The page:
5. In Trimega's report on the father of 7 December 2012 the interpretation section says that "CDT values below 1.6% cannot be used to distinguish between social drinking and abstinence but when the value is elevated above 1.6% this marker does reliably identify someone with excessive alcohol consumption".

6. In Trimega's reports on the mother  dated 18 June 2013 and 17 July 2013 it said that:

"The CDT screening test has been found to be one of the most accurate blood biomarkers for alcohol abuse because individuals with a daily intake of more than 60 grams of alcohol over more than two weeks have elevated levels of CDT.  In regular drinkers their level of CDT continues to be elevated for between two to four weeks after abstaining, depending on the original increase in the level that existed for that individual.  That means that for most people who are dependent their elevated CDT level will be detected even if they find themselves able to abstain for a short period before a test is performed."

7. Trimega, in considering the significance of the raised CDT level as instructed after 25 July 2013, found that it had made a mistake and the CDT figure should have been 0.2% and not 1.6%. Trimega admitted the error and apologised then to the mother's solicitors by email dated 9 August 2013.  An interim hearing was listed and on 21 August 2013 the child was returned to her mother's care under an interim supervision order in accordance with a new rehabilitation plan. The following orders were made, among others:

• The solicitor for the mother shall serve this order upon Trimega Labs inviting it to attend at 2pm on 3 September 2013 to explain the error made in the blood test result dated 17 July 2013 and to address the issue of wasted costs should any party make an application for a wasted costs order.

• Any application for wasted costs shall be filed and served on the parties and Trimega Labs by 4pm 28 August 2013.

8. On 3 September 2013 the care proceedings were finally disposed of by a supervision order being granted to the local authority and a residence order to the mother, together with other orders relating to the child.  

9. Also on 3 September 2013, during the second part of the hearing, Marcus Donohue, a principal forensic scientist employed by Trimega, attended court.  Trimega had no legal representation.  Mr Donohue said that the error made was clerical and that the certificate of analysis would have been the same whether 0.2% or 1.6%, that is, interpreted as a negative result.  He said that 1.7% and above would be classed as indicative of excessive alcohol consumption.  He agreed he could not deal with the costs applications and the hearing was adjourned to 30 September 2013 and Trimega was joined as a party in relation to the issue of costs.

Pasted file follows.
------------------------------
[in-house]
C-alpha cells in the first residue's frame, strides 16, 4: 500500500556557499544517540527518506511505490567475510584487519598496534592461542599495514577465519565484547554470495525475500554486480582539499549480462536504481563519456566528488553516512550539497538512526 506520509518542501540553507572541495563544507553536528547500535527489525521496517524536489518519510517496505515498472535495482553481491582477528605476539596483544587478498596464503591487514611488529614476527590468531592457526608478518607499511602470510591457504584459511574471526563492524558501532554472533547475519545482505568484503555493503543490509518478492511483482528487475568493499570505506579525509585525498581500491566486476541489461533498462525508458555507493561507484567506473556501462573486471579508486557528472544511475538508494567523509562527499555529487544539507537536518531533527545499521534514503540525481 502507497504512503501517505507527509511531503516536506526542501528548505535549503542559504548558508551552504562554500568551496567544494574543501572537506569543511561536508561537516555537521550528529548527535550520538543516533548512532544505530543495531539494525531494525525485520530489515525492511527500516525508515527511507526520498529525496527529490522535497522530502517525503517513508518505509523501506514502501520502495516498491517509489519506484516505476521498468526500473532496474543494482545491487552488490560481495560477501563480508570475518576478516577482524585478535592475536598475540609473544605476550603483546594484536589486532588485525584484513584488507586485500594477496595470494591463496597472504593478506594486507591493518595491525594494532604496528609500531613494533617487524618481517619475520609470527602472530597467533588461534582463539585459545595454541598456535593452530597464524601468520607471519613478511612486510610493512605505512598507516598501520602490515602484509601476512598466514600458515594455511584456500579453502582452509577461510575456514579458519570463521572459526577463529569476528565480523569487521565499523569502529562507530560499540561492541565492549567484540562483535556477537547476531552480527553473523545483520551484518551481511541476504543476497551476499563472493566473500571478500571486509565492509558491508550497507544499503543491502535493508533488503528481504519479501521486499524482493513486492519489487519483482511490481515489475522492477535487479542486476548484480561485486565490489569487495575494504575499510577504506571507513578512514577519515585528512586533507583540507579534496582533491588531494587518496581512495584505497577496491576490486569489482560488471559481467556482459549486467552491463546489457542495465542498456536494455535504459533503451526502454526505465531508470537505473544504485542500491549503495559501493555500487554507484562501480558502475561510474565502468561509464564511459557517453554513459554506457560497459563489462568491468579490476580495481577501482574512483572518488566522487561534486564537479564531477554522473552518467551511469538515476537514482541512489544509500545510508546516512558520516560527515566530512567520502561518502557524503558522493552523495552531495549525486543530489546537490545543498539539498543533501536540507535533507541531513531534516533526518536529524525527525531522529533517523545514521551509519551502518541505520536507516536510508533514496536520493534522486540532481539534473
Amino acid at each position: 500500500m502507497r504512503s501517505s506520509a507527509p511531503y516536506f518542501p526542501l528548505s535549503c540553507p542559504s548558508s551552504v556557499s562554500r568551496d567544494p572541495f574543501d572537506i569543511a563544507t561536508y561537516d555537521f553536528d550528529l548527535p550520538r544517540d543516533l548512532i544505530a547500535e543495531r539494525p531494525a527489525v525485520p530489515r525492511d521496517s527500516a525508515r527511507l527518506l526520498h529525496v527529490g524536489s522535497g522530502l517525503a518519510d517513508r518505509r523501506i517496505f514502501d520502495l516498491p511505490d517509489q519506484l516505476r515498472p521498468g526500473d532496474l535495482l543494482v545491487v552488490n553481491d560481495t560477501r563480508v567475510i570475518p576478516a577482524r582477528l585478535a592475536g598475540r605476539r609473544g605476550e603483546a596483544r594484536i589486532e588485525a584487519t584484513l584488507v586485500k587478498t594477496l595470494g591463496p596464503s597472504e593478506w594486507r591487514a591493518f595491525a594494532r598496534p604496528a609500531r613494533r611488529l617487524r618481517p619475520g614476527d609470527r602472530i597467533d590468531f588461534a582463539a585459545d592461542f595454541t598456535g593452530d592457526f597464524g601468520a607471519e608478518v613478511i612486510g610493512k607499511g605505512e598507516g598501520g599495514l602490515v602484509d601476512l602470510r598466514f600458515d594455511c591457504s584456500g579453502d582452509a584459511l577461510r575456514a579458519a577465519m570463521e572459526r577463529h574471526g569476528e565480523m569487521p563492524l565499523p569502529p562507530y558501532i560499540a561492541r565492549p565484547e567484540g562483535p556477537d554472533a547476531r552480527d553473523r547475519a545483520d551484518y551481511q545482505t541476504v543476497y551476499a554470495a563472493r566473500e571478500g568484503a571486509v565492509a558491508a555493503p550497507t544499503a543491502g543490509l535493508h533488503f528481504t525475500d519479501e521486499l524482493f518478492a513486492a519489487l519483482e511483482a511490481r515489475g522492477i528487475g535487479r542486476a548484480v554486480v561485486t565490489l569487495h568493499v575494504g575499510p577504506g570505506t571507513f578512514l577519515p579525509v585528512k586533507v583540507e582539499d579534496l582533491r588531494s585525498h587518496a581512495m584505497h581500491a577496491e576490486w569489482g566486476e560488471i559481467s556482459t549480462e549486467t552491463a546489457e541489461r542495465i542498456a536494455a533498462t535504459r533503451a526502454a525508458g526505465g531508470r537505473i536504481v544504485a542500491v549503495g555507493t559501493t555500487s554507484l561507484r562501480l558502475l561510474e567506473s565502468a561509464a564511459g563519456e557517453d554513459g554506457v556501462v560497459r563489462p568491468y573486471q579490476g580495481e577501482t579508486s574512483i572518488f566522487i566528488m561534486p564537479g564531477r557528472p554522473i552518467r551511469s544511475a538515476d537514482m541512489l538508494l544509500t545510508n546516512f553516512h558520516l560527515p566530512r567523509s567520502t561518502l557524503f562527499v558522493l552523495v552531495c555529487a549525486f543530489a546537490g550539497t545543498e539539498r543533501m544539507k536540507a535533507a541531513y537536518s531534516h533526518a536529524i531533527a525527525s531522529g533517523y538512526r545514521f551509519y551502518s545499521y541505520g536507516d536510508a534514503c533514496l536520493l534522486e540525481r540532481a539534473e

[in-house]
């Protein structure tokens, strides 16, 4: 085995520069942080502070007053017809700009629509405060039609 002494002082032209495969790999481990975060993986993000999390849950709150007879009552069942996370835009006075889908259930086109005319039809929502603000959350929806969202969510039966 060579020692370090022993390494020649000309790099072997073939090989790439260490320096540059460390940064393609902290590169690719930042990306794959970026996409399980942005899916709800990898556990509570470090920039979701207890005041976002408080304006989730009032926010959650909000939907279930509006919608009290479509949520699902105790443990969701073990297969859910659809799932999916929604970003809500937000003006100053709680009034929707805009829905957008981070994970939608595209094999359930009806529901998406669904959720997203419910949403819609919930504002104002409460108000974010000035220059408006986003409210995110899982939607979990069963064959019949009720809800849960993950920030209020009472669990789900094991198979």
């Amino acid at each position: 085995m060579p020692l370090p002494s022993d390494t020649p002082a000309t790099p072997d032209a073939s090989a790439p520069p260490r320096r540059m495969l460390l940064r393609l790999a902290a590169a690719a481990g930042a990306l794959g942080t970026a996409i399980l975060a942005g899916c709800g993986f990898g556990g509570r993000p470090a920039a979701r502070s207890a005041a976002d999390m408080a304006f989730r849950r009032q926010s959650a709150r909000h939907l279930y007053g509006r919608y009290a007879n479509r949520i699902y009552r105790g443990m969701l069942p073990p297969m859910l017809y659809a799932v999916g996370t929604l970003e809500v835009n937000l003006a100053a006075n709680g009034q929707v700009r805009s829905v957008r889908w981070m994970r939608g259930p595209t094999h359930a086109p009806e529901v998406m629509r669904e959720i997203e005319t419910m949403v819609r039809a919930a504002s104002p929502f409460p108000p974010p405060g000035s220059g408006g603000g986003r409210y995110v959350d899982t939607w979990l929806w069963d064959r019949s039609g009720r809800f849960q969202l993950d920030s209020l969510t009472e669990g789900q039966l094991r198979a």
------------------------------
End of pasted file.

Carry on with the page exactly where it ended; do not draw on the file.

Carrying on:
10. On 30 September 2013 I was told that the mother had been present outside court and an apology made to her by Trimega's representatives.  All parties had filed position statements including their submissions.  The court's power to award costs against an expert witness was not disputed by Trimega and it agreed to pay costs in the total sum of £17,167 which related to 3 otherwise unnecessary court hearings.  The only issue remaining was whether judgment should be published.  All parties save Trimega sought publication. I heard oral submissions on that issue.

Law
11. I am satisfied that this court has the power to award costs in these circumstances against an expert and I was referred to section 51 Senior Courts Act 1981, the Civil Procedure Rules 1998 Part 46.2 and the Family Procedure Rules 2010 Part 28.

12. I was also referred to case law and in particular:

Phillips v Symes [2004] EWHC 2330 (Ch) in which Peter Smith J at paragraph 95 said "it seems to me that in the administration of justice, especially, in spite of the clearly defined duties now enshrined in CPR 35 and PD35, it would be quite wrong of the court to remove from itself the power to make a costs order in appropriate circumstances against an expert who, by his evidence, causes significant expense to be incurred and does so in a flagrant reckless disregard of his duties to the court".

Bristol City Council v A & A & Others [2012] EWHC 2548 (Fam), a case concerning Trimega but on different facts, in which Baker J said at paragraph 30 "…a high degree of responsibility is entrusted to expert witnesses in family cases.  Erroneous expert evidence may lead to the gravest miscarriage of justice imaginable – the wrongful removal of children from their families".

13. I do not say that the error made by Trimega amounted to a "flagrant reckless disregard" of its duties to the court and I accept it was a human error.  I am reassured that the discovery of this error has lead Trimega to add a new procedure whereby a further specific check is made back to source material before a report is finalised and its staff understands the importance of the new measure. Trimega accepts that the mistake should not have occurred and is keen to make sure it does not happen again and it accepts that it was in breach of its duty to the court. Trimega accepts that the direct consequences were considerable upset and distress for the parents in this case, additional costs and not least a delay of four weeks for the child in being placed in her mother's care.   Trimega has made its apology.

14. I have decided to publish this judgment because I consider that it is in the public interest to do so.   The family courts should be as open and transparent as possible to improve public confidence and understanding. In this case expert evidence was relied upon and if the mistake had remained undiscovered it is probable, given the history in this case, that it would have led to the adoption of the child instead of rehabilitation to care of her parent.   Close scrutiny of expert evidence is needed and all the surrounding circumstances have to be considered in a situation such as this where the interpretation of test results was so important and influential.

4.10.13